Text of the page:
We have learned in the whole number division that the dividend is divided by the divisor. Dividend÷Divisor=Dividend/Divisor. While dividing any two numbers, we have to see how many parts of the divisor are there in the dividend. This is the same for the division of rational numbers as well. Let us take an example to understand it in a better way. The steps to be followed to divide two rational numbers are given below:
 Step 1: Take the reciprocal of the divisor (the second rational number). 2x/9 = 9/2x
 Step 2: Multiply it to the dividend. −4x/3 × 9/2x
 Step 3: The product of these two numbers will be the solution. (−4x × 9) / (3 × 2x) = −6
Properties of Operations on Rational Numbers
Some of the properties that apply to the operations on rational numbers are listed below:
Statement  Equation  
Closure Property 
This property states that when any two rational numbers are added, subtracted, multiplied or divided, the result is also a rational number. 
\(\dfrac{x}{y} \pm \dfrac{m}{n}=\dfrac{xn\pm ym}{yn}\), which is a rational number. \(\dfrac{x}{y} \times \dfrac{m}{n}=\dfrac{xm}{yn}\) \(\dfrac{x}{y} \div \dfrac{m}{n}=\dfrac{xn}{ym}\) 
Associative Property 
For adding or multiplying three rational numbers, they can be rearranged internally without any effect on the final answer. This property does not hold true for subtraction and division of rational numbers. 
\(\dfrac{x}{y}+(\dfrac{m}{n}+\dfrac{p}{q})\)=\((\dfrac{x}{y}+\dfrac{m}{n})+\dfrac{p}{q}\) \(\dfrac{x}{y} \times (\dfrac{m}{n} \times \dfrac{p}{q})\)=\((\dfrac{x}{y}\times \dfrac{m}{n}) \times \dfrac{p}{q}\) 
Commutative Property 
This property states that two rational numbers can be added or multiplied irrespective of their order. This property does not hold true for subtraction and division of rational numbers. 
\(\dfrac{x}{y}+\dfrac{m}{n}=\dfrac{m}{n}+\dfrac{x}{y}\) \(\dfrac{x}{y} \times \dfrac{m}{n}=\dfrac{m}{n} \times \dfrac{x}{y}\) 
Additive/Multiplicative Identity 
0 is the additive identity of any rational number. When we add 0 to any rational number, the resultant is the number itself. 1 is the multiplicative inverse of any rational number. When we multiply 1 to any rational number, the resultant is the number itself. 
\(\dfrac{x}{y}+0=\dfrac{x}{y}\) \(\dfrac{x}{y} \times 1=\dfrac{x}{y}\)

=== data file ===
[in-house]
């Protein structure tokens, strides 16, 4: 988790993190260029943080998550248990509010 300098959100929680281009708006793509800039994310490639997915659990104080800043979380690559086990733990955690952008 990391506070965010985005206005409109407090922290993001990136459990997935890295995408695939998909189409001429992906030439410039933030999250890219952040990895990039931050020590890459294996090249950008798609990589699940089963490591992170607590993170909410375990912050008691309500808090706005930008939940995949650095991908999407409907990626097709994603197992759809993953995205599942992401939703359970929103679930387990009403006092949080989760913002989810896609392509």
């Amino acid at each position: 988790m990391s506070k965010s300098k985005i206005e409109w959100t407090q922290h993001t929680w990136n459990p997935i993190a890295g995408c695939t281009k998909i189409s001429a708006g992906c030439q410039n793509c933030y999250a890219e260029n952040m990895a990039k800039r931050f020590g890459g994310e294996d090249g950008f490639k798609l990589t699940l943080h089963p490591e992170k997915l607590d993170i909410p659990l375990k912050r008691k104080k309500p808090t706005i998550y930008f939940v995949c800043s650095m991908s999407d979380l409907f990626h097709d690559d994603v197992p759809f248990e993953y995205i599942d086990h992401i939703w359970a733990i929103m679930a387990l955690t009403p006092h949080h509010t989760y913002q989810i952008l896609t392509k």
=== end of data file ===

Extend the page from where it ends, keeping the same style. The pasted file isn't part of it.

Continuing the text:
Additive/Multiplicative Inverse 
For any rational number \(\dfrac{x}{y}\), there exists \(\dfrac{x}{y}\) such that the addition of both the numbers gives 0. \(\dfrac{x}{y}\) is the additive inverse of \(\dfrac{x}{y}\). Similarly, for any rational number \(\dfrac{x}{y}\), there exists \(\dfrac{y}{x}\) such that the product of both the numbers is equal to 1. \(\dfrac{y}{x}\) is the multiplicative inverse of \(\dfrac{x}{y}\). 
\(\dfrac{x}{y}+(\dfrac{x}{y})=0\) \(\dfrac{x}{y} \times \dfrac{y}{x}=1\) 
Distributive Property  Two rational numbers combined with the addition or subtraction operator can be multiplied to a third rational number separately by putting the addition or subtraction sign in between. 
If there are \(3\) rational numbers, \(\dfrac{p}{q}\), \(\dfrac{m}{n}\) and \(\dfrac{a}{b}\), then, \(\dfrac{p}{q} \times (\dfrac{m}{n}\pm \dfrac{a}{b})\)=\((\dfrac{p}{q} \times \dfrac{m}{n})\pm(\dfrac{p}{q} \times \dfrac{a}{b})\) 
Related Articles
Check out a few more interesting articles related to the operations of rational numbers.
 Decimal Representation of Irrational Numbers
 Irrational Numbers
 Rationalize the Denominator
 Is pi a rational or Irrational Number
Important Notes
 Identity property does not hold true for subtraction and division of rational numbers.
 Closure property holds true for all four operations of rational numbers.
 Commutative property and associative property holds true for the addition and multiplication of rational numbers.
 Inverse property does not hold true for subtraction and division of rational numbers.x/y−(−x/y)≠0, x/y:y/x≠1
Examples of Operations of Rational Numbers

Example 1: Using the properties of rational numbers, determine the difference between −5/7 and 3/7.
Solution:
The given rational numbers have a common denominator. Thus, we will subtract the numerators and retain the same denominator.
= −5/7−3/7
= (−5−3)/7 = −8/7Therefore, the difference is −8/7.

Example 2: Saira uses 3/5 of the flour if she has to bake a full cake. How much flour will she use to bake 1/6 portion of the cake?